Leading aircraftman


Leading aircraftman (LAC) or leading aircraftwoman (LACW)[1][2][3] is a junior rank in some air forces. It sits between aircraftman and senior aircraftman, and has a NATO rank code of OR-2. The rank badge is a horizontal two-bladed propeller.

Rank badge of a Royal Air Force Leading Aircraftman
RAF Leading Aircraftman as it appears on Dress Uniform
Rank badge of an Bangladesh Air Force Leading Aircraftman
Rank badge of an Indian Air Force Leading Aircraftman

History


The rank originated in the Royal Air Force, when it was formed in 1918. It replaced the Royal Flying Corps rank of air mechanic 1st class (which wore the same badge). It was only a trade classification until 1 January 1951, when it became a rank, although it is non-supervisory.

Countries


Australia

Leading aircraftman is also a rank in the Royal Australian Air Force (which uses a single chevron rather than a propeller device) where it is the senior aircraftman rank.[4]

Bangladesh

Bangladesh Air Force[5]

Canada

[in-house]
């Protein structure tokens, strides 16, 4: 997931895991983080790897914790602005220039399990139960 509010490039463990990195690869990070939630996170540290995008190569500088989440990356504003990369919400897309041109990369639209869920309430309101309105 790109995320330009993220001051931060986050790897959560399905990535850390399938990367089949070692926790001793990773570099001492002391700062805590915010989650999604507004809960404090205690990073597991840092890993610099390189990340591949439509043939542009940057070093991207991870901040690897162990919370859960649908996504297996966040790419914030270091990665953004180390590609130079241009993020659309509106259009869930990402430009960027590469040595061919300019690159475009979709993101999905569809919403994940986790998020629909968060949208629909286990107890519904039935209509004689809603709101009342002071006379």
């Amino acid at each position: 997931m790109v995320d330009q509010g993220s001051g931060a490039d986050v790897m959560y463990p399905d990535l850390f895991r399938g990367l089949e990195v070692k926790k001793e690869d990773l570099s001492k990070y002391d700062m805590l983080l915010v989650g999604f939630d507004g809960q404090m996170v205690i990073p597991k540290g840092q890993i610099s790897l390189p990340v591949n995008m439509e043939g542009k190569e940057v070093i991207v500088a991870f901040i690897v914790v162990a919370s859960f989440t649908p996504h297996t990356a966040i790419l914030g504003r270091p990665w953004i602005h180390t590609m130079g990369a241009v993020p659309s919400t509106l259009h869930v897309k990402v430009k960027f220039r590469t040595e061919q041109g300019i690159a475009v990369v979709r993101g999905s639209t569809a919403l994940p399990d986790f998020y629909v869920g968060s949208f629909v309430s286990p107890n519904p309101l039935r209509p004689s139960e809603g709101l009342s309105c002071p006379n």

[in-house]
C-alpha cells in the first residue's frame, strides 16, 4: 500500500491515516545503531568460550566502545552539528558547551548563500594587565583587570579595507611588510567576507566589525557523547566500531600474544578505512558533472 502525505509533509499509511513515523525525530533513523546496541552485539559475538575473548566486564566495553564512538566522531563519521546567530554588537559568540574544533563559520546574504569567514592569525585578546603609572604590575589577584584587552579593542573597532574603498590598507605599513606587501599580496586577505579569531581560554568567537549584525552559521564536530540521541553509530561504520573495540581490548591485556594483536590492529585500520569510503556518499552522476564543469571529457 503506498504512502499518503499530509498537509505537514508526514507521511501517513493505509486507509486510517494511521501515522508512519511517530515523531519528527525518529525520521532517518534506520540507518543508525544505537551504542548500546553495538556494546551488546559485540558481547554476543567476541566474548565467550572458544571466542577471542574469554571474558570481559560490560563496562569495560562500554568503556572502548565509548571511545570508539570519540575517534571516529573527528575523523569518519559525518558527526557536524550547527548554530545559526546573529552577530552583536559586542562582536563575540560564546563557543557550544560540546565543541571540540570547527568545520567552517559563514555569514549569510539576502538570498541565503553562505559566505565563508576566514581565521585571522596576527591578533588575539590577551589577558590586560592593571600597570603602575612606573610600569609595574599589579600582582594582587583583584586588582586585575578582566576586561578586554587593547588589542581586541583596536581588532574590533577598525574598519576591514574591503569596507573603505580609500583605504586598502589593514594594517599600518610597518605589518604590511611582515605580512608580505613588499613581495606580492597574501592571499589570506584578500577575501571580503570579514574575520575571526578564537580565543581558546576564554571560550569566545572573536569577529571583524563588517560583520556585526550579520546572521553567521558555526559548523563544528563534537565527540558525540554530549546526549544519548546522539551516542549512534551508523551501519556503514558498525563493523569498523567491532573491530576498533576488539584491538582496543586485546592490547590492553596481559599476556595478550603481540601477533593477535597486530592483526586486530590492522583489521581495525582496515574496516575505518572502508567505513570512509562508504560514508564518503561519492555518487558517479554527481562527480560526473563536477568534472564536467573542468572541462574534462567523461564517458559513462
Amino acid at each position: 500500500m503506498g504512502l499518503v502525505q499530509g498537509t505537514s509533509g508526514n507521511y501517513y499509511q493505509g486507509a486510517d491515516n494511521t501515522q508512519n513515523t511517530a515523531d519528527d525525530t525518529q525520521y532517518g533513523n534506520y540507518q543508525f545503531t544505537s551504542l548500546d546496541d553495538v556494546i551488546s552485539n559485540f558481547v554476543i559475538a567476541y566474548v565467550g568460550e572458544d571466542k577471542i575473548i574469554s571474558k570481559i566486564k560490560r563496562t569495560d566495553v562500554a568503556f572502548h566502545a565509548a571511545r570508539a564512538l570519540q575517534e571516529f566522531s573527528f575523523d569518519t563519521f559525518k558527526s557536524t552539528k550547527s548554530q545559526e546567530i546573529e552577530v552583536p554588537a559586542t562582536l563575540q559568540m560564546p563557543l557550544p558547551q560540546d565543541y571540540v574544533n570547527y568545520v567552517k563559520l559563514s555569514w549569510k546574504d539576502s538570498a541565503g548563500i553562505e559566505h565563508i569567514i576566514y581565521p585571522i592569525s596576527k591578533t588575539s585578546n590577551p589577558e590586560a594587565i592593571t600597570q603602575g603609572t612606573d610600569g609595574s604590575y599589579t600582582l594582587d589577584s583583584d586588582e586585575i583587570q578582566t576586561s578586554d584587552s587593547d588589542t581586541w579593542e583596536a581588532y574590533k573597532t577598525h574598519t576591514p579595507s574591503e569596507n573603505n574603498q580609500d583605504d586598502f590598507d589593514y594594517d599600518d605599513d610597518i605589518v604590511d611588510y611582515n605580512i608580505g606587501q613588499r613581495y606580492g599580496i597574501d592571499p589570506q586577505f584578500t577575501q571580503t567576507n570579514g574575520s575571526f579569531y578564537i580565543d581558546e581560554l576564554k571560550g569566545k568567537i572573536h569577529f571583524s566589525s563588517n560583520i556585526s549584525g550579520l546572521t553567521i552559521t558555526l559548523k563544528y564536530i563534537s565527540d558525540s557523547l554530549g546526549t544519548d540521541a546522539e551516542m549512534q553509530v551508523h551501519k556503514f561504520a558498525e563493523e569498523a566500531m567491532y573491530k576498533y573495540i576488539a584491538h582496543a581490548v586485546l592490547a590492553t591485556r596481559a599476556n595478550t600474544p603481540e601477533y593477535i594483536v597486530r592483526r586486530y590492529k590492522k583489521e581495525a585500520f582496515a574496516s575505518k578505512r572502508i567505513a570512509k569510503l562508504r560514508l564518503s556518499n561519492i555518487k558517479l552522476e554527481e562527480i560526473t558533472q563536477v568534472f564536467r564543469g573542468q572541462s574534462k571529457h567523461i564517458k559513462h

It was a rank until 1968 in the Royal Canadian Air Force being replaced by the army rank of private after unification, which then in 2015 was replaced by aviator (basic).

Ghana

Ghana Air Force

India

Indian Air Force

New Zealand

In the Royal New Zealand Air Force, the rank is awarded after three years of service or completion of a senior trade course, whichever comes first.

Leading air cadet (LAC) in the New Zealand Air Training Corps also uses the propeller badge. It is not technically a rank (although many units regard it as a very junior NCO rank), and may be awarded to cadets who have attended a minimum of thirty parades, or completed one year in a unit. The rank is generally awarded to those cadets who show obvious leadership skill.

Sri Lanka

Sri Lanka Air Force

Zimbabwe

Air Force of Zimbabwe.[6]

See also


Footnotes


  1. "RAF Distinguishing Insignia" (PDF). Archived from the original (PDF) on 7 March 2017. Retrieved 7 March 2017.
  2. RAF website
  3. The spellings "aircraftsman" and "aircraftswoman", despite being occasionally seen even in official documents, are incorrect in any air force.
  4. "Ranks". Royal Australian Air Force. Retrieved 19 October 2020.
  5. "BAF RANKS". Bangladesh Air Force Website. BAF Communication Unit. 2020. Retrieved 13 December 2020.
  6. "RANKS AND BADGES IN THE AFZ". Air Force of Zimbabwe Website. Air Force of Zimbabwe. 2020. Retrieved 13 December 2020.

See also